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Clin Pharmacokinet. 2001;40(4):263-81.

Clinical pharmacokinetics of fluvastatin.

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1
Division of Pharmacotherapy, School of Pharmacy, University of North Carolina, Chapel Hill 27599-7360, USA.

Abstract

Fluvastatin, the first fully synthetic HMG-CoA reductase inhibitor, has been shown to reduce cholesterol in patients with hyperlipidaemia, to prevent subsequent coronary events in patients with established coronary heart disease, and to alter endothelial function and plaque stability in animal models. Fluvastatin is relatively hydrophilic, compared with the semisynthetic HMG-CoA reductase inhibitors, and, therefore, it is extensively absorbed from the gastrointestinal tract. After absorption, it is nearly completely extracted and metabolised in the liver to 2 hydroxylated metabolites and an N-desisopropyl metabolite, which are excreted in the bile. Approximately 95% of a dose is recovered in the faeces, with 60% of a dose recovered as the 3 metabolites. The 6-hydroxy and N-desisopropyl fluvastatin metabolites are exclusively generated by cytochrome P450 (CYP) 2C9 and do not accumulate in the blood. CYP2C9, CYP3A4, CYP2C8 and CYP2D6 form the 5-hydroxy fluvastatin metabolite. Because of its hydrophilic nature and extensive plasma protein binding, fluvastatin has a small volume of distribution with minimal concentrations in extrahepatic tissues. The pharmacokinetics of fluvastatin are not influenced by renal function, due to its extensive metabolism and biliary excretion; limited data in patients with cirrhosis suggest a 30% reduction in oral clearance. Age and gender do not appear to affect the disposition of fluvastatin. CYP3A4 inhibitors (erythromycin, ketoconazole and itraconazole) have no effect on fluvastatin pharmacokinetics, in contrast to other HMG-CoA reductase inhibitors which are primarily metabolised by CYP3A and are subject to potential drug interactions with CYP3A inhibitors. Coadministration of fluvastatin with gastrointestinal agents such as cholestyramine, and gastric acid regulating agents (H2 receptor antagonists and proton pump inhibitors), significantly alters fluvastatin disposition by decreasing and increasing bioavailability, respectively. The nonspecific CYP inducer rifampicin (rifampin) significantly increases fluvastatin oral clearance. In addition to being a CYP2C9 substrate, fluvastatin demonstrates inhibitory effects on this isoenzyme in vitro and in vivo. In human liver microsomes, fluvastatin significantly inhibits the hydroxylation of 2 CYP2C9 substrates, tolbutamide and diclofenac. The oral clearances of the CYP2C9 substrates diclofenac, tolbutamide, glibenclamide (glyburide) and losartan are reduced by 15 to 25% when coadministered with fluvastatin. These alterations have not been shown to be clinically significant. There are inadequate data evaluating the potential interaction of fluvastatin with warfarin and phenytoin, 2 CYP2C9 substrates with a narrow therapeutic index, and caution is recommended when using fluvastatin with these agents. Fluvastatin does not appear to have a significant effect on other CYP isoenzymes or P-glycoprotein-mediated transport in vivo.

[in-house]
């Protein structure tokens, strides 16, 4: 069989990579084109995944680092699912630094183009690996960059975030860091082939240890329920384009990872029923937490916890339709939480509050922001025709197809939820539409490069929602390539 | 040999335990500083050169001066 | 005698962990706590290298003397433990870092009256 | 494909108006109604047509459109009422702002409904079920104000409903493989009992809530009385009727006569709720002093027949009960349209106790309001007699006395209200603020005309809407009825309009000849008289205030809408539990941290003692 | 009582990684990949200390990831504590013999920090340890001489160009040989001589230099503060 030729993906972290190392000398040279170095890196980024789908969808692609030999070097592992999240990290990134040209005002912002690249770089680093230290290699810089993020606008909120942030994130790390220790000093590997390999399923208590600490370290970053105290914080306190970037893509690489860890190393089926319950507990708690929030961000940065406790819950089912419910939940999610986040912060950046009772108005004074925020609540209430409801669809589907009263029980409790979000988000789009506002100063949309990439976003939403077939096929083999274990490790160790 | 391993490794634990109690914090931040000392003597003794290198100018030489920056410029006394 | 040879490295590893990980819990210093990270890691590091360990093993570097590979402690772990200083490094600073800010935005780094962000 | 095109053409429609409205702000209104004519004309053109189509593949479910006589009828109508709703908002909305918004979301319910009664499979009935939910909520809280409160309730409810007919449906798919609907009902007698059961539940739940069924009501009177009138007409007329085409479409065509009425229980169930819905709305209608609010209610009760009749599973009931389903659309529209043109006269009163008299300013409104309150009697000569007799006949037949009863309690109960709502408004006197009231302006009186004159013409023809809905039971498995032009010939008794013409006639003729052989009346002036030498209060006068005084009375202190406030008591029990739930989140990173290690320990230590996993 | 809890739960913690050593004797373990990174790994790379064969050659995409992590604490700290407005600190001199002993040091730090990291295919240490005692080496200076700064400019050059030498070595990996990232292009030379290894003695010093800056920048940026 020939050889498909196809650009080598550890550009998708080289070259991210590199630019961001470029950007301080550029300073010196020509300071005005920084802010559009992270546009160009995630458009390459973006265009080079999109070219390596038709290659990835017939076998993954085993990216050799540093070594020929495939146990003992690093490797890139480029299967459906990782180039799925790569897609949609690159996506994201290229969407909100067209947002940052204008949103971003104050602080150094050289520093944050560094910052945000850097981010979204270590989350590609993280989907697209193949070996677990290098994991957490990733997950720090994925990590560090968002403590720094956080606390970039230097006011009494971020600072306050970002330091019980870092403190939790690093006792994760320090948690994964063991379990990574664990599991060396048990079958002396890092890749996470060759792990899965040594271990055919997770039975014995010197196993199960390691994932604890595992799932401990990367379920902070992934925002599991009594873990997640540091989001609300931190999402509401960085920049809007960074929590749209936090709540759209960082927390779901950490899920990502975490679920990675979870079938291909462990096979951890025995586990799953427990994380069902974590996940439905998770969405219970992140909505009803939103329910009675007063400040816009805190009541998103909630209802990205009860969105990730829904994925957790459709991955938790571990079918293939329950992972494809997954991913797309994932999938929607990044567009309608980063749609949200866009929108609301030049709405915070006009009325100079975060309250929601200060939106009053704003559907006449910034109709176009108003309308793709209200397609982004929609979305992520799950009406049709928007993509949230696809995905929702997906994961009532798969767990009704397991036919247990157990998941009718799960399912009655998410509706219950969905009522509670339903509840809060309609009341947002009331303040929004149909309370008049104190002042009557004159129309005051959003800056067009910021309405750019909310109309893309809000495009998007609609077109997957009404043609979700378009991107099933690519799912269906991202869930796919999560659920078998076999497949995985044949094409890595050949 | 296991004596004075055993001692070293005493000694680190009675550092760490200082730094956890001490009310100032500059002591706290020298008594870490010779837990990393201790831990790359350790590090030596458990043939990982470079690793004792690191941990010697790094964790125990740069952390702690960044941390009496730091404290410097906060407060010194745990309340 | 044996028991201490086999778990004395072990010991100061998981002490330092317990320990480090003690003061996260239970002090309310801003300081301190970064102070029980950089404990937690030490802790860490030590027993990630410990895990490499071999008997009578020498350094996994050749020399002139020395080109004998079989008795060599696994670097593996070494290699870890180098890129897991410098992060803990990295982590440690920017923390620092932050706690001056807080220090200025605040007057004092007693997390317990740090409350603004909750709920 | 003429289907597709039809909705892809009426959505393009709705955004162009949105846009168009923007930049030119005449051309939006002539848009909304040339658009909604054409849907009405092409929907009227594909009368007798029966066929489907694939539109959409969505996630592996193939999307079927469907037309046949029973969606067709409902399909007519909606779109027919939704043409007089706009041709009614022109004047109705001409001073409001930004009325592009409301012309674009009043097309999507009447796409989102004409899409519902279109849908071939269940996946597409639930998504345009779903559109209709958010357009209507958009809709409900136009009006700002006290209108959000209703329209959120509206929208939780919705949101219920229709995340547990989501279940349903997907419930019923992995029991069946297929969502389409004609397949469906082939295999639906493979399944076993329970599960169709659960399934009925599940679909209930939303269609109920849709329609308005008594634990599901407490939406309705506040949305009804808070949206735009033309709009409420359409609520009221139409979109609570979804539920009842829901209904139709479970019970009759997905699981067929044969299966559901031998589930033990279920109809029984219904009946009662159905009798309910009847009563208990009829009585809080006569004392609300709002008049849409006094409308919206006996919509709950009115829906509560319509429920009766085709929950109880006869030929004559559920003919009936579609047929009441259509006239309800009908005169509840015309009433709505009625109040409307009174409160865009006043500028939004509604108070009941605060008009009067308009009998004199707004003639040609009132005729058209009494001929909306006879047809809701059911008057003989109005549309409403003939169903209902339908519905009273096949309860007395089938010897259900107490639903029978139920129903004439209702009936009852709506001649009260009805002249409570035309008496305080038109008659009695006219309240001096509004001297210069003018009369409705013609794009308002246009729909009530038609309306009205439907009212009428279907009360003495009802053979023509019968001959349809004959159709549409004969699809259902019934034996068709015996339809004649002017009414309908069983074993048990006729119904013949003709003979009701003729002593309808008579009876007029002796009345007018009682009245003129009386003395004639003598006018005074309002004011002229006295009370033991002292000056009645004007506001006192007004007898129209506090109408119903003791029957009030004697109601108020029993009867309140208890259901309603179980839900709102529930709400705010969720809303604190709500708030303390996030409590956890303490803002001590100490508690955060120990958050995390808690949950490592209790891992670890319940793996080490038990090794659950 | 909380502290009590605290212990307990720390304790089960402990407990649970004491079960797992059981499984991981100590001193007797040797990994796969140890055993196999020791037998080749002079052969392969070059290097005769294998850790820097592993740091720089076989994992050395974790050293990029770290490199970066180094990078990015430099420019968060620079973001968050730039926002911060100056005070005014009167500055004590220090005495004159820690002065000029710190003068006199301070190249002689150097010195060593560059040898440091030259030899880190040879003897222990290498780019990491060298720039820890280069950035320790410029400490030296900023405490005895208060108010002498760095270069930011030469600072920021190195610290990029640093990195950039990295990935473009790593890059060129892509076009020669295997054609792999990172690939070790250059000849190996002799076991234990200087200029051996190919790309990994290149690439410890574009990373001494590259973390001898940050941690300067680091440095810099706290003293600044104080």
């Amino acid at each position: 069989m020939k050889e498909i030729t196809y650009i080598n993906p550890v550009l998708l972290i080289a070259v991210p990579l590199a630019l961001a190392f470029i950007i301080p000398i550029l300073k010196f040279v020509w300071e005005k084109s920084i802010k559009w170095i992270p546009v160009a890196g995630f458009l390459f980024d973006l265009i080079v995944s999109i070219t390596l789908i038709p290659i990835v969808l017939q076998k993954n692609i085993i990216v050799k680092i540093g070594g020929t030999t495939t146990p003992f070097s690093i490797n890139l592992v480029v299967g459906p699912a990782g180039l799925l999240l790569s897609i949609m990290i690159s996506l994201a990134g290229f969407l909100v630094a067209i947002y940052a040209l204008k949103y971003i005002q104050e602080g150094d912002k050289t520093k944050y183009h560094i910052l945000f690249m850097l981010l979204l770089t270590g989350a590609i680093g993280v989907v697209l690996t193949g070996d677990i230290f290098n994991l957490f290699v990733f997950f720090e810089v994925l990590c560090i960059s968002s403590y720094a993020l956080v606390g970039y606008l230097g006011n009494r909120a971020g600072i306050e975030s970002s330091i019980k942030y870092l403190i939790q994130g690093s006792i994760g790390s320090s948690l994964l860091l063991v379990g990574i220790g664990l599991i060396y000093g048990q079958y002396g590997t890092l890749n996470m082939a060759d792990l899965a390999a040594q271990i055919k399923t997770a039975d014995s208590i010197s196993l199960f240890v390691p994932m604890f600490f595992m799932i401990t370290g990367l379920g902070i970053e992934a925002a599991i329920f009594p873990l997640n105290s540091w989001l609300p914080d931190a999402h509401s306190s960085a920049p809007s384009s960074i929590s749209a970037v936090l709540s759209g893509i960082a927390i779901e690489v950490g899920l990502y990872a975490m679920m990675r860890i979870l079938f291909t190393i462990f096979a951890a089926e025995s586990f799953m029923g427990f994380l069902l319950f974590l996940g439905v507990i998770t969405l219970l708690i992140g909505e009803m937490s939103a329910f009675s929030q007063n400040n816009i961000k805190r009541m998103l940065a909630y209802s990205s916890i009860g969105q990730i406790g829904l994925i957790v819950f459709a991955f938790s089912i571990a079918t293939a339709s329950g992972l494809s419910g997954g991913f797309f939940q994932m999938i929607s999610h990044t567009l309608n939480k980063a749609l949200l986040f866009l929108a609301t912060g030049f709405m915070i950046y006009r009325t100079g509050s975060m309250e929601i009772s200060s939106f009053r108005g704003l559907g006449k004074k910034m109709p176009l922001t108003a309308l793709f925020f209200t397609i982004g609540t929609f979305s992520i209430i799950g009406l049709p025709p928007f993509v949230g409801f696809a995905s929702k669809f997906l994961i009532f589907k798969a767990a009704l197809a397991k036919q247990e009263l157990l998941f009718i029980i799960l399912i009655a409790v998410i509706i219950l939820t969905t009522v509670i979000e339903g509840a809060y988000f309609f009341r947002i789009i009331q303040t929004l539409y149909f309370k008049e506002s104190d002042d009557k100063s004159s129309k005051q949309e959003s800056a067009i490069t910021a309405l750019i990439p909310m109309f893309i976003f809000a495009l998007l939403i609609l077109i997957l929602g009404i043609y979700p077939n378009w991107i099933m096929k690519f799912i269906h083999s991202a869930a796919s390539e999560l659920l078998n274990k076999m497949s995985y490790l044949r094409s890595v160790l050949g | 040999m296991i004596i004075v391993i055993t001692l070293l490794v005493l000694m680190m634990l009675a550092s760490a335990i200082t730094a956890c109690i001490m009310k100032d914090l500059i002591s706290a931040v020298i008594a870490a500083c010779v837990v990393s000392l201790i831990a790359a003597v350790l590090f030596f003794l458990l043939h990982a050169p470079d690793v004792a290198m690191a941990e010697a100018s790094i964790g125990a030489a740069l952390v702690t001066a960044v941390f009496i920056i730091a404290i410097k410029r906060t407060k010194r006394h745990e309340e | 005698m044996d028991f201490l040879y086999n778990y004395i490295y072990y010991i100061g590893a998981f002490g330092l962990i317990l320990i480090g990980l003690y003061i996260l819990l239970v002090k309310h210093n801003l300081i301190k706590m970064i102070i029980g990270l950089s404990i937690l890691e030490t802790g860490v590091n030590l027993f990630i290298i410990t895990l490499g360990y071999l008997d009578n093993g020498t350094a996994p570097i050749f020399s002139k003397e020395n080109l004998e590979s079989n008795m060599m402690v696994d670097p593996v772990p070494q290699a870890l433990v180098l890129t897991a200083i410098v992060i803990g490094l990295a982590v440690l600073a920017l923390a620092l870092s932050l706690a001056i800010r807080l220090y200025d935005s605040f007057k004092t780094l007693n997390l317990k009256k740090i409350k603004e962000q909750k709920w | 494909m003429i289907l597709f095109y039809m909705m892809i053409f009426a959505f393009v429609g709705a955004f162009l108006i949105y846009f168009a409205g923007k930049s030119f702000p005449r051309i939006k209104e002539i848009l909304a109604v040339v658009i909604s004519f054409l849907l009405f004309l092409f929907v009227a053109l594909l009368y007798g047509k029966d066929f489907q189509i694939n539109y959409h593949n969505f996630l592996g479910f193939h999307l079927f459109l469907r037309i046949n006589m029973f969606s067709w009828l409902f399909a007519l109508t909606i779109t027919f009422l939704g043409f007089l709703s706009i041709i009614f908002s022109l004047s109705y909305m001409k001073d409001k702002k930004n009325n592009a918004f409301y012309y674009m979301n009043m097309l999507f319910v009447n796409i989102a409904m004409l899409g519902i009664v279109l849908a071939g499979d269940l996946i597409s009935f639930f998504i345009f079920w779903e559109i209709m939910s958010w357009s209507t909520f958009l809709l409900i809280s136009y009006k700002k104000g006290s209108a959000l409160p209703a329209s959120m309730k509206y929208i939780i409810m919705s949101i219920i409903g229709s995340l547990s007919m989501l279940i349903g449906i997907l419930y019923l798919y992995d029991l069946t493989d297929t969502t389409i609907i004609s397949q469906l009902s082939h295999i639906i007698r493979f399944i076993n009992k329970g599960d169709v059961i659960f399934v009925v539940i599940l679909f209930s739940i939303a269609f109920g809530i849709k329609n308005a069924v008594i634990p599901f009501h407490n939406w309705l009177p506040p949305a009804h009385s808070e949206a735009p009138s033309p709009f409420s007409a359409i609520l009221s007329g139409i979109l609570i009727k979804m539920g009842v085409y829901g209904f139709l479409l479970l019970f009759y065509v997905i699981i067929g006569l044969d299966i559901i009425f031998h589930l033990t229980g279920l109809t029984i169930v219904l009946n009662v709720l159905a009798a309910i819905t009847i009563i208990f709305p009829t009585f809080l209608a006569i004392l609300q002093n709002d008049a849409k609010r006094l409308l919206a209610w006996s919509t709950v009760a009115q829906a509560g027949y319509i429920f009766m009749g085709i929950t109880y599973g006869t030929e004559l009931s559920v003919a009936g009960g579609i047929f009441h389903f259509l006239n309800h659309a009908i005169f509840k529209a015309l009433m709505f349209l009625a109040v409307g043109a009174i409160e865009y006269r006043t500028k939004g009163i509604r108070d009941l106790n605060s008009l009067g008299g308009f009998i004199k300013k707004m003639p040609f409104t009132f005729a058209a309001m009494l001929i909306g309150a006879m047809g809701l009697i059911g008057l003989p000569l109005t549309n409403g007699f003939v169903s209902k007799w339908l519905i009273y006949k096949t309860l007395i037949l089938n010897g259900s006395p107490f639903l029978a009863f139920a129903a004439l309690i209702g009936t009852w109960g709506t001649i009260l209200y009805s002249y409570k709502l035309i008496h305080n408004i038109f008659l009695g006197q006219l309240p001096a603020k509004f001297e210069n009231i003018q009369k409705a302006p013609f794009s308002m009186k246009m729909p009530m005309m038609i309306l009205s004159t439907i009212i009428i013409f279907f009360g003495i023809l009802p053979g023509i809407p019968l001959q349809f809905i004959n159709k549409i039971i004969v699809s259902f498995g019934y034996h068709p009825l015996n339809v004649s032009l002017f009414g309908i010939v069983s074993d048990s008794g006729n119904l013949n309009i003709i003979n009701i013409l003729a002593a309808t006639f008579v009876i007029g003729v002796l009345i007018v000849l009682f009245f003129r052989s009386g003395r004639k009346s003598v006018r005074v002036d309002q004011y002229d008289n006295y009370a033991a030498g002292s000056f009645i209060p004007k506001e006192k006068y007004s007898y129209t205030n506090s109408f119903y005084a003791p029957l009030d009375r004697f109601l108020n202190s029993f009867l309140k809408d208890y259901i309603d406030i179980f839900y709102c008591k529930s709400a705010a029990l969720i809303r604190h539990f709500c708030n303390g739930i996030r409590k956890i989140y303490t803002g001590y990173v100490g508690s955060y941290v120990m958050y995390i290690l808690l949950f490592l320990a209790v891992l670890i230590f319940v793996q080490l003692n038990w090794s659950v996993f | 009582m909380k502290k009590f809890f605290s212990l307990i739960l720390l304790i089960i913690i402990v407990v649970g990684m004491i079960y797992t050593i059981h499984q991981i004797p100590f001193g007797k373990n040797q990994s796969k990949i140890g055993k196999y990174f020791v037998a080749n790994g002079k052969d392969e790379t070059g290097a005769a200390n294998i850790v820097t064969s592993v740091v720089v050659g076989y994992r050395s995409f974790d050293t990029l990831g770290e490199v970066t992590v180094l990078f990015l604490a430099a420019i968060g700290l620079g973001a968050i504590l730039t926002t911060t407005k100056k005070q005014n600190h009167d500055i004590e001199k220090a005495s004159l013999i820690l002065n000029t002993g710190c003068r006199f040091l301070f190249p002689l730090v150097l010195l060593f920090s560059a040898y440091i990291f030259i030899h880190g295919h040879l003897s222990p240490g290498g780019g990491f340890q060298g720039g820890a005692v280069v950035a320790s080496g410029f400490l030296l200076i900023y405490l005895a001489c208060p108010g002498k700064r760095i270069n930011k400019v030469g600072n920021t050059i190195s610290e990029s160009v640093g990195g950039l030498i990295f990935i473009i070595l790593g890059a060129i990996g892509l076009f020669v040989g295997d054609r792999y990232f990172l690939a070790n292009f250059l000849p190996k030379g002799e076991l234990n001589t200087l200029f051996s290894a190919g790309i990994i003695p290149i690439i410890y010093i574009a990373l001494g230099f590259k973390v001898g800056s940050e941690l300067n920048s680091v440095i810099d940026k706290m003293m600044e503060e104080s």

[Indexed for MEDLINE]

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